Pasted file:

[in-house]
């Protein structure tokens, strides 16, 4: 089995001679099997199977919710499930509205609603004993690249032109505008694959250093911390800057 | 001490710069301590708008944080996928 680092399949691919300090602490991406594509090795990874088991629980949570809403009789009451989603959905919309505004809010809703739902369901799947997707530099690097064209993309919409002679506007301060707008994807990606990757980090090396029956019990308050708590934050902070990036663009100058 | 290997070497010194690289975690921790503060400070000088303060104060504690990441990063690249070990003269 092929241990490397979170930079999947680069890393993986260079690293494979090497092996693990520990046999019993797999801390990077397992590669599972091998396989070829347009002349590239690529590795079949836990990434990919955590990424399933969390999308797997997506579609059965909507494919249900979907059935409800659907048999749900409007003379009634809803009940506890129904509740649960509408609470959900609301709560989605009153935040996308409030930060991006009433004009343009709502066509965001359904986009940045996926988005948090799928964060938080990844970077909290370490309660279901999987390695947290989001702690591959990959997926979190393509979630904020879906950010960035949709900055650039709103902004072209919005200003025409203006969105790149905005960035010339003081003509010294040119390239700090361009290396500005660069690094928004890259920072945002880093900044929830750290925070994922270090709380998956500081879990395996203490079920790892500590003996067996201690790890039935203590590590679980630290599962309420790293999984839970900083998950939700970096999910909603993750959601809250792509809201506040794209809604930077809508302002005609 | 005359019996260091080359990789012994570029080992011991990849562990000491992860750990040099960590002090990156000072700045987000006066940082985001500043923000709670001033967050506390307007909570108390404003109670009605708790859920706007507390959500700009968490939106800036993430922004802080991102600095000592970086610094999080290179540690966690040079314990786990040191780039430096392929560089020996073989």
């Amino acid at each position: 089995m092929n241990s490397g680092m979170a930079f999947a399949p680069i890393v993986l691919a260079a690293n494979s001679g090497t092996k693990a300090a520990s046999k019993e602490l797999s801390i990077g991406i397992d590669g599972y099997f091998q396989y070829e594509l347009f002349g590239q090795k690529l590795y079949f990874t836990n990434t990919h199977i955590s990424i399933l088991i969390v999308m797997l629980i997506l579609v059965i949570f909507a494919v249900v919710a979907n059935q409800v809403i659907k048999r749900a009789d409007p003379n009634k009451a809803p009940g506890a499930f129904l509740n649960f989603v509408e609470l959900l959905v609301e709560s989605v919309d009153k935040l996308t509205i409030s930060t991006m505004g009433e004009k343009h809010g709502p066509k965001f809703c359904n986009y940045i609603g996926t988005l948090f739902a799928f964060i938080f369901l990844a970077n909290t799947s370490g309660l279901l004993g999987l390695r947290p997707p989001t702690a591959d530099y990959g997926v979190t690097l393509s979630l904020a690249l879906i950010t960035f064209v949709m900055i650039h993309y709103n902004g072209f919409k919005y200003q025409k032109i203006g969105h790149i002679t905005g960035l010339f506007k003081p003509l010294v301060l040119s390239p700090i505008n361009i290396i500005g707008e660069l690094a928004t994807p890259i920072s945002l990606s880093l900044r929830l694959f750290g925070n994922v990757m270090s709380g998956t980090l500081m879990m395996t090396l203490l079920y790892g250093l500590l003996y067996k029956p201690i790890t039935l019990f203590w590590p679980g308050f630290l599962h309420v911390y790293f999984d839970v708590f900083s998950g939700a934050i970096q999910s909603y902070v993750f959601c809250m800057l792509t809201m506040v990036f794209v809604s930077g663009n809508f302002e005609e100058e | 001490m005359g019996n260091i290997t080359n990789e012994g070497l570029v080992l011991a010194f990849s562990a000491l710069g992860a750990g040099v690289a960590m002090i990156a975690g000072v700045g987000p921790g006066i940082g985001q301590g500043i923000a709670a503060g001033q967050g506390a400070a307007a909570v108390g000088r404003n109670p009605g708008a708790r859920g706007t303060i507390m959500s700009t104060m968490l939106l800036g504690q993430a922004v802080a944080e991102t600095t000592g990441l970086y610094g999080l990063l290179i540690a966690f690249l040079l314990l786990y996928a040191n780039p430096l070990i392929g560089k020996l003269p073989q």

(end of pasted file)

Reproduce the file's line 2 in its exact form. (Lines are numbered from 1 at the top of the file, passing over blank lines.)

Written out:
């Protein structure tokens, strides 16, 4: 089995001679099997199977919710499930509205609603004993690249032109505008694959250093911390800057 | 001490710069301590708008944080996928 680092399949691919300090602490991406594509090795990874088991629980949570809403009789009451989603959905919309505004809010809703739902369901799947997707530099690097064209993309919409002679506007301060707008994807990606990757980090090396029956019990308050708590934050902070990036663009100058 | 290997070497010194690289975690921790503060400070000088303060104060504690990441990063690249070990003269 092929241990490397979170930079999947680069890393993986260079690293494979090497092996693990520990046999019993797999801390990077397992590669599972091998396989070829347009002349590239690529590795079949836990990434990919955590990424399933969390999308797997997506579609059965909507494919249900979907059935409800659907048999749900409007003379009634809803009940506890129904509740649960509408609470959900609301709560989605009153935040996308409030930060991006009433004009343009709502066509965001359904986009940045996926988005948090799928964060938080990844970077909290370490309660279901999987390695947290989001702690591959990959997926979190393509979630904020879906950010960035949709900055650039709103902004072209919005200003025409203006969105790149905005960035010339003081003509010294040119390239700090361009290396500005660069690094928004890259920072945002880093900044929830750290925070994922270090709380998956500081879990395996203490079920790892500590003996067996201690790890039935203590590590679980630290599962309420790293999984839970900083998950939700970096999910909603993750959601809250792509809201506040794209809604930077809508302002005609 | 005359019996260091080359990789012994570029080992011991990849562990000491992860750990040099960590002090990156000072700045987000006066940082985001500043923000709670001033967050506390307007909570108390404003109670009605708790859920706007507390959500700009968490939106800036993430922004802080991102600095000592970086610094999080290179540690966690040079314990786990040191780039430096392929560089020996073989």